3. Anton the Polar Bear
So far everybody on this list has met their end by eating too much of something generally considered edible. Anton is a different case. A resident of a zoo in Stuttgart, Germany, Anton died in February of 2014 after he ate a purse and a coat that somehow fell into his enclosure. Incredible as it seems, the zoo has experienced such misfortune before; an elephant seal named Charlie died after swallowing a teddy bear that was either dropped or thrown into his pool, and a hippo was killed by swallowing a tennis ball. Zookeepers have also retrieved many pairs of children’s shoes from exhibits.
2. Edward Archbold
This time it’s a human who stretches the definition of what’s edible, to his own detriment. Cultures around the world consider insects a valuable and tasty part of their diet, but this attitude has never caught on in the West; most of us shudder at the very idea. So in October of 2012, when a Florida pet shop wanted an attention-grabbing gimmick to attract customers, the idea of a contest to see who could eat the most live cockroaches and worms must have seemed like a sure thing. The winner would get a python (alligator not included) and would then of course have to buy snake supplies from the store.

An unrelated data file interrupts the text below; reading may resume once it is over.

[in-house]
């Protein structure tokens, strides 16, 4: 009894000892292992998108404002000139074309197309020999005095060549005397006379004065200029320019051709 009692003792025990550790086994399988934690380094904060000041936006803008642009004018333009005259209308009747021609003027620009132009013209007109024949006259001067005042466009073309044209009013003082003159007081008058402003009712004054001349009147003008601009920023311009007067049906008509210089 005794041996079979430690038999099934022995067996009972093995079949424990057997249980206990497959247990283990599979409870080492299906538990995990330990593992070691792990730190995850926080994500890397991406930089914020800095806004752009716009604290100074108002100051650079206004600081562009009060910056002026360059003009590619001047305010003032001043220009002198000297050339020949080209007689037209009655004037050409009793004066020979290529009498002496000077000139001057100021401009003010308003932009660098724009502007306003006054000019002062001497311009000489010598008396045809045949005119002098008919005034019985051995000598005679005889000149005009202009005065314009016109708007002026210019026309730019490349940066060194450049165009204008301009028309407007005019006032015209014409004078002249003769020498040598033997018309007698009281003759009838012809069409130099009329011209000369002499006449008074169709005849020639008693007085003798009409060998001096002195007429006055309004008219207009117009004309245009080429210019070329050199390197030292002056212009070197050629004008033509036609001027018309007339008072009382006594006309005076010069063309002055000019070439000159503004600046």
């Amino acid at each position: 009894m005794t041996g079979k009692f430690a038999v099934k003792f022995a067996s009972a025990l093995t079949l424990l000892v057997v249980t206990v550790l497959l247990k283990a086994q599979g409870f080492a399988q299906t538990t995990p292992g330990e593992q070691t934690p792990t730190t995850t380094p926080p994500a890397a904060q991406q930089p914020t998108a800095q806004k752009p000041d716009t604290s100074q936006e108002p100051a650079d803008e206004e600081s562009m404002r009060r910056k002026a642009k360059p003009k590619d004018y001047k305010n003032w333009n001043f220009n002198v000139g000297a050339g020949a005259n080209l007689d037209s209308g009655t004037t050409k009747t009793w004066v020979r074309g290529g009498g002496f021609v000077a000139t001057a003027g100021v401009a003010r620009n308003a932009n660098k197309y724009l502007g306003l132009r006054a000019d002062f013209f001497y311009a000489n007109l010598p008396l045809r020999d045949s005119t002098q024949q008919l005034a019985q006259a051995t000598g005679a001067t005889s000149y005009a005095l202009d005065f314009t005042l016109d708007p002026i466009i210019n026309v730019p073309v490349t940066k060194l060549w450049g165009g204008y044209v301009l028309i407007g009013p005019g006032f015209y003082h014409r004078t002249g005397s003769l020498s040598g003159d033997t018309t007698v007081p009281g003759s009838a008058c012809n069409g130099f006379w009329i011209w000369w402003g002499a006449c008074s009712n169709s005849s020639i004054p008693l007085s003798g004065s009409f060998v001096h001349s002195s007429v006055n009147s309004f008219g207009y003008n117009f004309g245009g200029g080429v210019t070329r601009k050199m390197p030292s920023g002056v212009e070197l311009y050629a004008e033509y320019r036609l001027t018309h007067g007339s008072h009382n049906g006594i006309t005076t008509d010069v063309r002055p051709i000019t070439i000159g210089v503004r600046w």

Six contestants took up the challenge. One of them was Edward Archbold, 32, described as “a smart, good guy” by a work friend. Archbold won the contest, but he didn’t get to enjoy his victory: he collapsed and died just after being declared the winner. An autopsy revealed that he had died of “aspiration of gastric contents.” His airway was blocked with roach parts, in other words. An investigator describes seeing video of the contest in which Archbold appears to try to breathe and swallow at the same time. Such a feat is, of course, impossible.